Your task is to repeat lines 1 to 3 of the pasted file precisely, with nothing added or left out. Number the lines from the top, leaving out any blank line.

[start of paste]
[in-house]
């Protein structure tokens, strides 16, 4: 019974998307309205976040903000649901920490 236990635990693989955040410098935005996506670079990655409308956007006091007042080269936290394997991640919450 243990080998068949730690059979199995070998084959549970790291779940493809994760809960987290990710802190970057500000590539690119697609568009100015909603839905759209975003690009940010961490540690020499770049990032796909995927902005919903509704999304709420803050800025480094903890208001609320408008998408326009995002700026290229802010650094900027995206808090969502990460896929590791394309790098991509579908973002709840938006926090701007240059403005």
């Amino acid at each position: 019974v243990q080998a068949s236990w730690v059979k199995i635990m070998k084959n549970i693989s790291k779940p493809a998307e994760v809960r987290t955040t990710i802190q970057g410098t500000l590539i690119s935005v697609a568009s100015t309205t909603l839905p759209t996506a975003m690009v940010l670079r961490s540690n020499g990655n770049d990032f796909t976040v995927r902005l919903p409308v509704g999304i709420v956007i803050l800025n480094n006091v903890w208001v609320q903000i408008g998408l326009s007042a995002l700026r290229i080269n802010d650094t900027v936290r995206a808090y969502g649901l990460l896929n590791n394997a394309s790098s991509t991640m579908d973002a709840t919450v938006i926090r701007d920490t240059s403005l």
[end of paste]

[in-house]
């Protein structure tokens, strides 16, 4: 019974998307309205976040903000649901920490 236990635990693989955040410098935005996506670079990655409308956007006091007042080269936290394997991640919450 243990080998068949730690059979199995070998084959549970790291779940493809994760809960987290990710802190970057500000590539690119697609568009100015909603839905759209975003690009940010961490540690020499770049990032796909995927902005919903509704999304709420803050800025480094903890208001609320408008998408326009995002700026290229802010650094900027995206808090969502990460896929590791394309790098991509579908973002709840938006926090701007240059403005």
């Amino acid at each position: 019974v243990q080998a068949s236990w730690v059979k199995i635990m070998k084959n549970i693989s790291k779940p493809a998307e994760v809960r987290t955040t990710i802190q970057g410098t500000l590539i690119s935005v697609a568009s100015t309205t909603l839905p759209t996506a975003m690009v940010l670079r961490s540690n020499g990655n770049d990032f796909t976040v995927r902005l919903p409308v509704g999304i709420v956007i803050l800025n480094n006091v903890w208001v609320q903000i408008g998408l326009s007042a995002l700026r290229i080269n802010d650094t900027v936290r995206a808090y969502g649901l990460l896929n590791n394997a394309s790098s991509t991640m579908d973002a709840t919450v938006i926090r701007d920490t240059s403005l």